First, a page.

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My name is Safa and I am Egyptian. My main language is Arabic. I studied Arabic for 16 years and got my Bachelor Degree. I am qualified in speaking, reading and writing in Arabic.I have experience in teaching Arabic. I have CD's and much materials to assist in training of the Arabic language. I am able to help in the pronunciation of Arabic.

When you are preparing to go meet your new tutor for the first time, remember the tutor is just as excited to meet you too! To make the most of everyone’s time, remember a few simple things: Everyone will be a bit nervous! It is everyone’s first time meeting each other. The younger your child is, the higher the chance they will be shy or possibly cry. Schedule- Try to come prepared with a schedule/calendar of when you can meet us on a regular basis. At the end of our first session we will be ready to schedule our next session, we request that you are too! Neutral Territory-Since it your first session, try meeting at a neutral place like a local library or school. Bring Work Samples- Try to bring samples of what your child is doing in school: classwork, homework, tests, etc.  Anything that the teacher has requested that they need to work on/improve on. We will go over with you the goals and needs of your child at this time. We will design our future lessons... read more

My first year in college (a very long time ago...!), I came home for the Thanksgiving Holiday and learned that my younger brother, Chip, was struggling with Trigonometry.  Chip was pretty smart, so I was a bit puzzled as to why he would be having trouble.   I sat down with him, and within about 15 minutes I discovered that he had missed one key concept early in the school year, and had been confused ever since.  Once I explained that to him, the light went on in his head, and everything fell into place for him.   I was horrified that a bright, promising student like my brother would be left to flounder because his teacher did not have the time to sit down with him for just 15 minutes to figure out why he was struggling.  But the truth was (and still is) that many teachers are very overloaded, and really can't devote extra time to individual students.  A typical high school math teacher may have four or more classes with 35+ students... read more

  Four years ago, I came up with this math trick. Take a look at it, and at the end I'll show you why it works! ~ Let's play a game. I’m going to let you make up a math problem, and I will be able to tell you the answer from here. I can’t see what you’re doing, I’m not even in the same room as you, but I will still be able to tell you the correct answer. Trust me. I’m a professional. Ready? Okay. First, pick a number. It can be any number you wish, large or small. Now add 5 to that number. Got it? Okay, now double your new number (multiply by 2). Alright, now subtract 4 from the double. Next, divide your new number by 2. Now, finally, subtract your original number from this new quotient. Got it? Okay. Here comes the cool part. Ready? The answer is 3. Nifty, huh? What’s that? How’d I do it? Oh, magic. Okay, okay, it’s not magic. The answer will always be 3, no matter what number you pick. Let’s illustrate this by... read more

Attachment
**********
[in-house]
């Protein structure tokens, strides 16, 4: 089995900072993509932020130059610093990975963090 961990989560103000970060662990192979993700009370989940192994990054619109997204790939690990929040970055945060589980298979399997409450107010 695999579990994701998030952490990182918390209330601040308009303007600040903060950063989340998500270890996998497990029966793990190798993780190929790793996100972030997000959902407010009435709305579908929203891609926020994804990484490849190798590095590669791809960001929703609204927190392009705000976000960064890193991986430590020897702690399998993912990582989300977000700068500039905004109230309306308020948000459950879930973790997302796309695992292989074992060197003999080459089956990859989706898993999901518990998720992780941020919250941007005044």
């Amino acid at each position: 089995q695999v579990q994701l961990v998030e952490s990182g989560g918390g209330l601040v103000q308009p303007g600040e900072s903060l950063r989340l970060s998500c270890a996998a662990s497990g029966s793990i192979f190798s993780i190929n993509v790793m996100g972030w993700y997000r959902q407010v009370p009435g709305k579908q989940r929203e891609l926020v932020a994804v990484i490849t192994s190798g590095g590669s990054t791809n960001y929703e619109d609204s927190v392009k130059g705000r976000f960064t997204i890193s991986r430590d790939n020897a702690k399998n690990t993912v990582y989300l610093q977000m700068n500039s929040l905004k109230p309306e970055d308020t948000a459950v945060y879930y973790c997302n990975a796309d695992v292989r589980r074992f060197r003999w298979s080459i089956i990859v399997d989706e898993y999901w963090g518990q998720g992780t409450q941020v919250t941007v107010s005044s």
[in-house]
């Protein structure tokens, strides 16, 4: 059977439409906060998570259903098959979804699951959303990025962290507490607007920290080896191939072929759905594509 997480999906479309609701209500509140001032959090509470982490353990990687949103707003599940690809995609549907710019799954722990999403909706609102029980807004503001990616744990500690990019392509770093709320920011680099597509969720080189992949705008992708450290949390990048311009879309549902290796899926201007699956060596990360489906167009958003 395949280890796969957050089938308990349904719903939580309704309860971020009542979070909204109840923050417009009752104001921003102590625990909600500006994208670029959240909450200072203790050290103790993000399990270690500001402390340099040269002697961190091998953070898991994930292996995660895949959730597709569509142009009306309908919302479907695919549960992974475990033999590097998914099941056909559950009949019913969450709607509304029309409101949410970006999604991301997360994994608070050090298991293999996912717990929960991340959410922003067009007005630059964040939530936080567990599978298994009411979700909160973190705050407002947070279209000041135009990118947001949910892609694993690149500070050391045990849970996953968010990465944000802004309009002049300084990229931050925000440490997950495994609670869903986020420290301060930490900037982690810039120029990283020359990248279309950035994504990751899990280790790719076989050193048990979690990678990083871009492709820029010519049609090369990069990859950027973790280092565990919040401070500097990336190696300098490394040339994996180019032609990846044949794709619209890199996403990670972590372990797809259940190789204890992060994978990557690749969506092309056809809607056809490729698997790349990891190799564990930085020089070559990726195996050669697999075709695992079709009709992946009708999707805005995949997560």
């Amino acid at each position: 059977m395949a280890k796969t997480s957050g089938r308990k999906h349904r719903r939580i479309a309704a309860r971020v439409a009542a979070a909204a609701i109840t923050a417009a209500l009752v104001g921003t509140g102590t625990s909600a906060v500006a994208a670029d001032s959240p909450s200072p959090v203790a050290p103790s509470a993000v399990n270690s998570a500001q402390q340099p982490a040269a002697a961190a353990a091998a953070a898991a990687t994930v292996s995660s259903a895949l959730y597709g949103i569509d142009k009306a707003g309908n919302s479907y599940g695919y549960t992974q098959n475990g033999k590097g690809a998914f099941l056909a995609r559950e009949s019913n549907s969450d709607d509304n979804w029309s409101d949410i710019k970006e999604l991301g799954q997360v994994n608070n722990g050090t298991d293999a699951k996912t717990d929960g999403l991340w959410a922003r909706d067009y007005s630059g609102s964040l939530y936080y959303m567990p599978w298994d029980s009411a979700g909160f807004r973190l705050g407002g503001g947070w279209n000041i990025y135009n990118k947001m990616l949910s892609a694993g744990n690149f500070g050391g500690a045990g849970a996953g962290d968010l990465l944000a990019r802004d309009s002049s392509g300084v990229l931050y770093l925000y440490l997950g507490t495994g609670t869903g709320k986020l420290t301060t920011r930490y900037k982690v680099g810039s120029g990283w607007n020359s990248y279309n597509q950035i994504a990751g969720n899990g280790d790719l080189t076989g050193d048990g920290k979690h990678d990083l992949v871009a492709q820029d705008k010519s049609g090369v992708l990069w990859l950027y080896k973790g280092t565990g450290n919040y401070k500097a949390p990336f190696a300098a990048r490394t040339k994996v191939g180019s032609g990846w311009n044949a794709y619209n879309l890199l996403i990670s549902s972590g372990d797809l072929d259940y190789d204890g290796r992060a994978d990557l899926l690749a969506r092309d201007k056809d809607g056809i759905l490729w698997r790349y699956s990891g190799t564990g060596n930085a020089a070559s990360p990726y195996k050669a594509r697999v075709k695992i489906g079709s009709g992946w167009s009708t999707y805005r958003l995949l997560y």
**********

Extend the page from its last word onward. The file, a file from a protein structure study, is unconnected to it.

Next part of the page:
Let's be real people-- if you don't actually WANT to be 'better' is some real way, I'm not capable of making that happen by osmosis, meaning just being in the room won't be enough. Pride in my communications skills also won't mean much if you're not answering or giving me feedback about the process, so that's an essential ingredient to our success-- the question and answer (plus practice!) process.   I'm a fairly accomplished writer; while a knee injury has slowed me down considerably, I know my way around most athletic events, including rugby. As a professional executive-personal assistant and long time sales professional, I'm clear on the idea I need to know what is going good or bad in the overall, and I'll be asking you the 5 W's-- who, what, when, where, why (and how) regularly. The better you already know those answers, the faster we'll get to the 'meat' of the situation. "I got a D in English" will elicit questions about why? and what the expectation... read more

Congratulations! You are someone who strives to learn and grow. The fact that you are requesting a tutor means you are someone that challenges yourself and wants to learn new things. For that, you should be proud.    A tutor/student relationship should be mutually beneficial for both. A successful tutor not only may receive a financial reward, but should also receive great personal reward from helping others learn and grow.  The student should feel comfortable to ask questions and feel the tutor really wants to see you learn and grow. When that happens, both of you are getting much more than an education. You are feeling the reward of accomplishment and success.    But at this point, you are looking for the right tutor/mentor to begin your educational support with. That can be scary since you have no idea what the person's teaching style is or what personality type they have. Initially the only thing you can do is look through various... read more

Say we were tasked to find the sum of the series from 51 through 375 of series incremented by six. That's a difference of 324 so it would take 324 hops if the hops were each one in size, but the hops are six times bigger than that so it takes six times fewer hops. 324/6 = (300+24)/6 = 50 + 4 = 54.   So note that there are 55 numbers in the series!  Only one of the initial and last numbers corresponds to any of those hops (take your pick, it all depends on your perspective which one).  In any case, there is one more stop than hop, considering that you are already at a stop before the first hop and you'll arrive at a stop after the last hop. Option A: We could subtract the first number from every number in the series, and end up with 55 of those subtracted terms. So we could compute our sum as 55*51 + 6,12,18...318, 324 The first part is as easy as (here's an easy way to multiply any number by 51, write 51 as... read more

I have an old Reader's Digest book here titled How To Do Just About Anything (1986). "Writing a Paper" actually merited an entire column. It's the old gather, outline, write routine for writing. It hasn't changed much. The world sure has, and so has the brevity of explanations. We are all very busy now. The funny thing is, the column to the left is on wrinkles, and the one to the right is on yoga.